today in the intro course we are looking at the first of three films we will see this semester, war photographer. i show this film not only because it is powerful and inspiring, but especially because it raises the notion of bearing witness to the world around us. “witnessing” can be understood as a specific form of artistic practice that often exists on the margins of the mainstream art world, but that occasionally takes center stage when it is well done. one of the best examples is alfredo jaar. site santa fe recently held a fantastic exhibition of work on the disappeared in latin america. one of my faves is this show is oscar munoz whose videos are astounding for their simplicity and power. when watching war photographer, notice that natchwey is not using digital images, they are analogue. i think it is worth considering the possibilities of digital media as a significant tool in the art of witnessing. yet examples of digital witnessing are hard to find, and with good reason. some current debates revolve around notions of “truth” and “authenticity” in the relationship of digital media to the world. it should be noted, and anyone who has had some good art history courses should know this- that almost every form of technological development in the arts has been met with resistance when it comes to its ability to portray “truth.” painting, photography, film/video-they have all have to earn their spots as producers of knowledge. currently i think it is network technology that has the most promise to not only tell us “truths” about our world, but also to shift our various cultural assumptions about what “truth” is. so-without continuing on into derrida, baudrillard, zizek and others, i think .net artists have done some of the best work so far. for example take a look at the rrf projects or the recent turbulence commission superfund 365. importantly, war photographer is a tough film to watch-and maybe that reveals something crucial about why we choose to bear witness or not.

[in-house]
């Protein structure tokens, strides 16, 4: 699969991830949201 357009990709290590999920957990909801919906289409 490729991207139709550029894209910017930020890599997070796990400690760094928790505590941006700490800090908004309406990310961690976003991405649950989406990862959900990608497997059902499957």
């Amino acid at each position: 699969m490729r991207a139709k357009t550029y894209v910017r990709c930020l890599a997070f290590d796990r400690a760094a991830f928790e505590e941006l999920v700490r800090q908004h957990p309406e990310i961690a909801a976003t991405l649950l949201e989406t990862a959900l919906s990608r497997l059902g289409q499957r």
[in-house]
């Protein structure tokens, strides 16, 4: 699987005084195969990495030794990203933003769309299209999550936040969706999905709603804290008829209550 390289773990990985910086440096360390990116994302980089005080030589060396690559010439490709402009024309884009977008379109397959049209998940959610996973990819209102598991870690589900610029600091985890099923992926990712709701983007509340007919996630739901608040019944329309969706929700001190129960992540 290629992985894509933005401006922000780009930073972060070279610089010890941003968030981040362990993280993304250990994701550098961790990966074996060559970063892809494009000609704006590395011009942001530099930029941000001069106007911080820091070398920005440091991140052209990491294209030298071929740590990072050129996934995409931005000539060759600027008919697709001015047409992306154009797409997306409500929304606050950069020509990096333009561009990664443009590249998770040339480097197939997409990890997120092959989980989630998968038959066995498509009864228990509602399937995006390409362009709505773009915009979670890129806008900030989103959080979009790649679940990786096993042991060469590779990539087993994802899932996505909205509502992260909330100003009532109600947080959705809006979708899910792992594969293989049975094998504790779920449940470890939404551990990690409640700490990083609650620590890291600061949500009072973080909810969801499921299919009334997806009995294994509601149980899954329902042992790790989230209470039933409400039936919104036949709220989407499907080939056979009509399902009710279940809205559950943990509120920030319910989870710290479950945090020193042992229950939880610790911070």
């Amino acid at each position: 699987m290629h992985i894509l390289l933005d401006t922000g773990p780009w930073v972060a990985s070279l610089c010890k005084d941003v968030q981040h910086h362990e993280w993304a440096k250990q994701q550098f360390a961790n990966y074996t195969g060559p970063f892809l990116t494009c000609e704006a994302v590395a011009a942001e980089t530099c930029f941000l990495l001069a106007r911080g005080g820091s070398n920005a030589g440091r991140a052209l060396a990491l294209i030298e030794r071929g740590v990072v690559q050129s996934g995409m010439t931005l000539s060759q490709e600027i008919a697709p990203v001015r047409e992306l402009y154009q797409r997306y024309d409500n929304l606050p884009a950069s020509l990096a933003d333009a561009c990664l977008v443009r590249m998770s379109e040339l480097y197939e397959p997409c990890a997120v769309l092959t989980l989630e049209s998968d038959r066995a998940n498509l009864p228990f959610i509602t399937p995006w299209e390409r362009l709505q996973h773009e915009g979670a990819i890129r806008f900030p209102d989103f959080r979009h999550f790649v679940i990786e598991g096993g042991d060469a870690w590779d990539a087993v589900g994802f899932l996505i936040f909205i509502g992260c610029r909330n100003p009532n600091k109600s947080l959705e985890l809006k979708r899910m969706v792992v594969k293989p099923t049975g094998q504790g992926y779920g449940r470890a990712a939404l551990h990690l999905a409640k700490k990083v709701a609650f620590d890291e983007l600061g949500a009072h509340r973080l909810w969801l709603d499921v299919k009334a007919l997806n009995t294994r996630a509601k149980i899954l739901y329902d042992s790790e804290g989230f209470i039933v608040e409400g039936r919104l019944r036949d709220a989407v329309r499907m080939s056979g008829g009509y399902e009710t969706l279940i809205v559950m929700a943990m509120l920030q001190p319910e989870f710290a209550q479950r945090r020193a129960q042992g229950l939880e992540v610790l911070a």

war photographer and the art of bearing witnessFebruary 4, 2008